The job market continues to be volatile, and businesses are willing to take more risks to hire proven talent. That means taking the best people from their competition. Business owners therefore need to start preparing for when (not if) a key employee leaves to join a competitor.
Below are some ideas to help you prepare for a key employee’s potentially sensitive exit to a competitor and ensure your business is protected: begin preparing and setting up a plan of action so you are prepared to handle.
• Review current restrictive covenant and confidentiality agreements. This is particularly important right now because non-compete laws are changing in Illinois and in other states in the US.
• Update confidentiality agreements to require employees to submit information about their digital footprint on their personal devices, including making those devices available for a forensic review upon the employee’s exit.
• Consider implementing phantom equity programs or bonus plans.
• Evaluate your hybrid-work environment and focus on flexibility.
• Audit your IT protocols and ensure your most important data is being monitored and its confidentiality maintained.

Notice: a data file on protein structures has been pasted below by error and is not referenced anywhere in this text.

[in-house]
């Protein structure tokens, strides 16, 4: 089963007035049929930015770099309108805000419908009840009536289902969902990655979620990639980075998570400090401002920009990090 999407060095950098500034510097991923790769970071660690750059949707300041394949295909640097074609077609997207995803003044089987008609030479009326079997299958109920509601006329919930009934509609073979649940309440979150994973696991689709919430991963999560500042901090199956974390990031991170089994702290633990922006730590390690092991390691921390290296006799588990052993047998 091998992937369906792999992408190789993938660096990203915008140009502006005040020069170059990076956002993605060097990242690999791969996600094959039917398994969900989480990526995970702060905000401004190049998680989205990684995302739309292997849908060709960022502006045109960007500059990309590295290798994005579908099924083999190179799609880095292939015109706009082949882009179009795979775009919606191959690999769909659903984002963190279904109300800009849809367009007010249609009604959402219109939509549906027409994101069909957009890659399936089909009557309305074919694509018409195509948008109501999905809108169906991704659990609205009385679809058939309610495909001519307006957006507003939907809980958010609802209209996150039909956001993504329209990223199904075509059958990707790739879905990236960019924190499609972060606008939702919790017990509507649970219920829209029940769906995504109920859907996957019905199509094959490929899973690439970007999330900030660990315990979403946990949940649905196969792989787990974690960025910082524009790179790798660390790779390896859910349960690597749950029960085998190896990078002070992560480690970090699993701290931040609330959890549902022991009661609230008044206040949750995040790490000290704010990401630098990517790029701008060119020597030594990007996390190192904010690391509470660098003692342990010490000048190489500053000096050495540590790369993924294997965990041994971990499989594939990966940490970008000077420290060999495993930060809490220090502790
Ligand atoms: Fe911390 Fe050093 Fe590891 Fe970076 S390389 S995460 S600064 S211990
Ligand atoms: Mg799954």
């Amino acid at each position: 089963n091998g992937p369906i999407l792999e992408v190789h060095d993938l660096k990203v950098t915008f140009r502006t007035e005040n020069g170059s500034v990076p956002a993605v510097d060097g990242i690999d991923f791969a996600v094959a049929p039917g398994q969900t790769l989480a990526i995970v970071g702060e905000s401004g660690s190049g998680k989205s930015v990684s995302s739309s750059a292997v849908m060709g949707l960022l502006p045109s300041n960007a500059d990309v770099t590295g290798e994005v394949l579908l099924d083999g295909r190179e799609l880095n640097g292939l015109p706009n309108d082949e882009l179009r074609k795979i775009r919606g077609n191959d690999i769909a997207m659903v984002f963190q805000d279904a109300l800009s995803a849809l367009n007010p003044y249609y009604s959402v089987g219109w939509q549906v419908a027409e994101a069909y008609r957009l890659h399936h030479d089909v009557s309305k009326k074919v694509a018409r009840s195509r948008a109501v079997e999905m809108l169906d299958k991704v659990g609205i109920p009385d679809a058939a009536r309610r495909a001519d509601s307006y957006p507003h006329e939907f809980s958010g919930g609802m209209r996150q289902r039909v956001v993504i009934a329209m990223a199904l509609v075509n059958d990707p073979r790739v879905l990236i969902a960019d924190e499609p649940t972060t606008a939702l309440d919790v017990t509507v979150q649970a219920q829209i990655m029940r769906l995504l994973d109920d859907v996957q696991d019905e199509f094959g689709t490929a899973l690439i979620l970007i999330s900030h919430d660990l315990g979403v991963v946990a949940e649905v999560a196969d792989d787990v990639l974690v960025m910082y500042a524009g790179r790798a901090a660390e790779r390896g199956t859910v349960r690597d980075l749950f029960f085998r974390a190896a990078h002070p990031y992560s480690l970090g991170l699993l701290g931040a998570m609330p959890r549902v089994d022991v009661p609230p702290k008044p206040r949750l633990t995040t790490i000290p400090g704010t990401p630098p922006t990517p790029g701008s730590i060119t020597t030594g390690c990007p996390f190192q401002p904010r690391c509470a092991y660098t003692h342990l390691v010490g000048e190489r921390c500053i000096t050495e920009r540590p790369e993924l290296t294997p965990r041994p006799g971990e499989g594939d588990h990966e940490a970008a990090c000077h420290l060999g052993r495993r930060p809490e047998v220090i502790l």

• Limit which employees get access to sensitive information – gone are the days that every employee gets access to all your information.
When an employee leaves to join a competitor, employers should immediately take certain preliminary steps to identify possible wrongdoing:
• Preserve the employee’s email and activity logs. This data is often auto deleted unless you place a hold on the information.
• Review emails sent to personal email addresses.
• Review all emails sent with attachments.
• Review activity logs.
• Preserve any devices used by the employee.
• Conduct an internal investigation to determine if there has been any other unusual activity.
• Retain a computer forensic expert.
Once these preliminary steps are completed, consider sending a cease-and-desist letter to the former employee and the new employer to ensure any damage is contained. Depending on the circumstances, filing a lawsuit (including seeking immediate injunctive relief) may offer the best protection for your business.